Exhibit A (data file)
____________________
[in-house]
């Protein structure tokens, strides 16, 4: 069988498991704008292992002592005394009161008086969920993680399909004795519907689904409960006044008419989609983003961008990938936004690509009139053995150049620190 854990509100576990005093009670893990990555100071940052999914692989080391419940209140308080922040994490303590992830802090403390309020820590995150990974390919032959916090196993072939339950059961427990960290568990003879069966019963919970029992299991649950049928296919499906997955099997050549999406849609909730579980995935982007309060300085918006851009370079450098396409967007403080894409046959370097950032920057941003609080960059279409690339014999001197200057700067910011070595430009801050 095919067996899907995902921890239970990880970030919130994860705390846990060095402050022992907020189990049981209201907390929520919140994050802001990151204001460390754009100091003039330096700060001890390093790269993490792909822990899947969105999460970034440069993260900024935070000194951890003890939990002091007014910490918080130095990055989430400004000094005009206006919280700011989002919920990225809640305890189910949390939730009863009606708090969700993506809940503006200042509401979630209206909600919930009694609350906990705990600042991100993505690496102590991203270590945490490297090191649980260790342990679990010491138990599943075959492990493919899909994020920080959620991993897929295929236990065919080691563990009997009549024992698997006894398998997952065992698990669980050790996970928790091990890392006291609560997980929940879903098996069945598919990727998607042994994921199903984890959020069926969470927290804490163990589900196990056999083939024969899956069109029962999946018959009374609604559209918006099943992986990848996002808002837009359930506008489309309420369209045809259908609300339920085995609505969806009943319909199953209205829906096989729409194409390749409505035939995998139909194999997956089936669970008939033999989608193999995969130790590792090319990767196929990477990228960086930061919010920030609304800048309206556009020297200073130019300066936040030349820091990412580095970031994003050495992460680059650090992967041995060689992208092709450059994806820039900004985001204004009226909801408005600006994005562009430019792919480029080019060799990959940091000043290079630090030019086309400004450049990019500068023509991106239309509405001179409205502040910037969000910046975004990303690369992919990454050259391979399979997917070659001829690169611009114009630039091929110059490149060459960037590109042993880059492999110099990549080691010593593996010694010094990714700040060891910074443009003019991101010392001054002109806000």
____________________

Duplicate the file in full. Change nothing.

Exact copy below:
[in-house]
């Protein structure tokens, strides 16, 4: 069988498991704008292992002592005394009161008086969920993680399909004795519907689904409960006044008419989609983003961008990938936004690509009139053995150049620190 854990509100576990005093009670893990990555100071940052999914692989080391419940209140308080922040994490303590992830802090403390309020820590995150990974390919032959916090196993072939339950059961427990960290568990003879069966019963919970029992299991649950049928296919499906997955099997050549999406849609909730579980995935982007309060300085918006851009370079450098396409967007403080894409046959370097950032920057941003609080960059279409690339014999001197200057700067910011070595430009801050 095919067996899907995902921890239970990880970030919130994860705390846990060095402050022992907020189990049981209201907390929520919140994050802001990151204001460390754009100091003039330096700060001890390093790269993490792909822990899947969105999460970034440069993260900024935070000194951890003890939990002091007014910490918080130095990055989430400004000094005009206006919280700011989002919920990225809640305890189910949390939730009863009606708090969700993506809940503006200042509401979630209206909600919930009694609350906990705990600042991100993505690496102590991203270590945490490297090191649980260790342990679990010491138990599943075959492990493919899909994020920080959620991993897929295929236990065919080691563990009997009549024992698997006894398998997952065992698990669980050790996970928790091990890392006291609560997980929940879903098996069945598919990727998607042994994921199903984890959020069926969470927290804490163990589900196990056999083939024969899956069109029962999946018959009374609604559209918006099943992986990848996002808002837009359930506008489309309420369209045809259908609300339920085995609505969806009943319909199953209205829906096989729409194409390749409505035939995998139909194999997956089936669970008939033999989608193999995969130790590792090319990767196929990477990228960086930061919010920030609304800048309206556009020297200073130019300066936040030349820091990412580095970031994003050495992460680059650090992967041995060689992208092709450059994806820039900004985001204004009226909801408005600006994005562009430019792919480029080019060799990959940091000043290079630090030019086309400004450049990019500068023509991106239309509405001179409205502040910037969000910046975004990303690369992919990454050259391979399979997917070659001829690169611009114009630039091929110059490149060459960037590109042993880059492999110099990549080691010593593996010694010094990714700040060891910074443009003019991101010392001054002109806000």